Heating Service, Heater Repair & Furnace RepairAdel, GA, Douglas, GA, Hahira, GA, Lakeland, GA, Quitman, GA & Moultrie, GA
Why Choose Ray & Son Heating & Air Conditioning for Your Heating Needs In Nashville, Valdosta & the surrounding areas
Your Heating Professionsals
At Ray & Son Heating & Air Conditioning, we apply more than 50 years of experience to every customer interaction. Whether you need a ductless mini-split to boost the warmth on chilly mornings or a complex installation in a multiple-story resort, we’re there for you.
Be prepared for those chilly days with a reliable and efficient system.
No matter the issue, Ray & Son Heating & Air Conditioning can fix your furnace. Call us today!
Regular maintenance is important to a long system lifetime.
Let Us Handle Your Heating
We know heating in places such as Valdosta or Nashville, Georgia are often tricky. Our climate isn’t known for cold weather, but when it’s chilly, we feel it! We know in addition to general comfort, heating is often critical for health and safety.
We offer a 100% guarantee our customers will be fully satisfied, as well as after hours service. Finally, our techs are NATE-certified and our locally-owned company is licensed, bonded, and insured.
We’ve seen it all in our five+ decades of experience in our family’s business. Give us a call at (229) 329-1815 and we’ll take care of you.
Heating Systems We Service
One of the most common ways to heat and cool a home, is to pair an air conditioner with a furnace in a traditional central heating and air set-up. A furnace actually generates heat and warms the air as it passes through it. A furnace, usually fueled by natural gas, combusts fuel and heats a component called a heat exchanger.
The furnace fan pulls air into the ductwork from the rooms and pushes the air through the furnace. As air passes over the heat exchanger, it absorbs the heat. The furnace fan pushes the warmed air back through the ducts to the rooms.
Conversely, air conditioners don’t “cool” the air; they remove the heat and moisture from it. Most people use a gas furnace, although some homes use oil or electricity to create the heat. In general, a gas furnace lasts an average of 20 to 25 years.
Some homeowners choose to replace closer to the 15-year mark, due to several reasons. In some cases, the homeowner chooses to replace an inefficient model, because energy efficiency has improved so much in the last 10 to 20 years.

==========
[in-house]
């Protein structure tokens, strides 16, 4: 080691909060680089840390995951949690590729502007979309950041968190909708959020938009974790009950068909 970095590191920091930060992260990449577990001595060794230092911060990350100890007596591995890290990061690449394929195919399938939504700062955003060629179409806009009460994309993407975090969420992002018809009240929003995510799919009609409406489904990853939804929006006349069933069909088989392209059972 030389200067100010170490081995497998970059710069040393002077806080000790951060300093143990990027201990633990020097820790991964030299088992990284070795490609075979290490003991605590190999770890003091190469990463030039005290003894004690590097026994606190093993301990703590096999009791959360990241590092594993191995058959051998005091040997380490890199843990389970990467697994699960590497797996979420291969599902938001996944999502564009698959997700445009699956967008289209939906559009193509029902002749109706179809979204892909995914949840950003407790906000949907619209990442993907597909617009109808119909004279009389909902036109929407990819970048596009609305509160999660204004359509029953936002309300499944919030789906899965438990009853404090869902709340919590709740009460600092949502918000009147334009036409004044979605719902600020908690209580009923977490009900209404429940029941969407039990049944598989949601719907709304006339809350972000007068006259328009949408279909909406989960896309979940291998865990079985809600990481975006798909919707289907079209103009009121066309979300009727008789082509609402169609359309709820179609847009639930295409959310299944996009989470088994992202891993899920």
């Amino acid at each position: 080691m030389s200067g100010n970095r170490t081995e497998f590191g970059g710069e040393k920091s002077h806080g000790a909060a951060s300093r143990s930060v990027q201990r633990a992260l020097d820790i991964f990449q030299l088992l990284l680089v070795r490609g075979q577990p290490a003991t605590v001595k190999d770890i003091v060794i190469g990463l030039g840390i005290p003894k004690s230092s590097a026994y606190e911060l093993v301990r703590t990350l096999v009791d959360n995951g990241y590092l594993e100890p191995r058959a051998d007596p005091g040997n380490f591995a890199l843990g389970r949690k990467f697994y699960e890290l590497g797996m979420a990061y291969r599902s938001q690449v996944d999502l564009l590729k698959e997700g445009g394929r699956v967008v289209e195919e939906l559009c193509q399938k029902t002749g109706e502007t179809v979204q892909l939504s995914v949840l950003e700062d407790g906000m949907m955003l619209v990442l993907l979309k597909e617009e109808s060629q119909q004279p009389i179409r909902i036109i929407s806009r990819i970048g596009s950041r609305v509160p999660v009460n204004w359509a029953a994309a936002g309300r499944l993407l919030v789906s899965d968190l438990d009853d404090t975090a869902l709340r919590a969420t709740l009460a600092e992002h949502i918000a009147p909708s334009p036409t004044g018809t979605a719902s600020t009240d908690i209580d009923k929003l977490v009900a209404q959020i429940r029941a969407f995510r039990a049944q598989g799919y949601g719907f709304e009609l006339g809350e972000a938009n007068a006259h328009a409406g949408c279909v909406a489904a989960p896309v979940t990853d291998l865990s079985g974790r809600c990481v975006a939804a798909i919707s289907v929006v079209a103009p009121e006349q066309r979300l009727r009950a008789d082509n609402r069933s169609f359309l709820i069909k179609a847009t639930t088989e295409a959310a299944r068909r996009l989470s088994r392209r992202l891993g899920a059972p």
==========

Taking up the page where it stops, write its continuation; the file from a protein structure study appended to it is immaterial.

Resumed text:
Sometimes homeowners “inherit” a furnace when purchasing a home and find the current furnace was neglected and needs expensive repairs.
Ductless units come as heat pumps or just as air conditioners, depending on your needs. Mounted on the wall or ceiling, technicians connect indoor refrigerant and electrical lines through a three-inch hole to the outdoor condenser unit.
Quiet and often ENERGY STAR-rated for efficiency, they come with a remote control. They are great for older houses with complicated architecture or without ductwork.
Some homeowners with central air choose to install ductless units in the two or three areas of the home used the most. Keep your central air lower in the winter, for example, and amplify the heating in rooms where you spend the most time with ductless heat pumps.
This setup is one way to enjoy zoned heating and cooling. And, because the air does not rely on ducts, it contains fewer contaminants.
So you may use ductless technology to heat and cool one room or an entire home. Always wanted “zoned heating and cooling?” Boost the heating or cooling in a single room during extreme temps or enjoy customized temperatures in specific rooms.
Many people in Georgia and North Florida use a heat pump to both heat and cool a home. In the winter, it pumps in warm air from outdoors and sends it through the ductwork. In warmer weather, it reverses its process and like an air conditioner, it exhausts heat from the indoor air outside.
Our industry recommends an annual tune up for furnaces, but two tune-ups each year for heat pumps because they work all year. Unlike a traditional AC/furnace set up, heat pumps never get an “off season.”
For years, heat pumps have been more common in the South and anywhere heating is needed less often. Unlike a furnace, heat pumps don’t combust a fuel to create heat. They simply move heat from one place to another.
During the coldest temperatures, heat pumps use electrically-powered “heat strips” to warm air passing through the air handler. Historically, this is an expensive heat source compared to a gas furnace. Technology, however, continues to improve and increase heat pump efficiency, even for heating.
Geothermal Heat Pumps
Also known as an air-source heat pump, a traditional model pulls heat from the air. A geothermal heat pump, on the other hand, performs the same process from the ground or a nearby water source, such as a pond or lake.
When cooling, the geothermal heat pump exhausts the indoor heat through a series of ground loops to the ground or water. Geothermal heat pumps are extremely energy efficient, compared to traditional heating and air systems.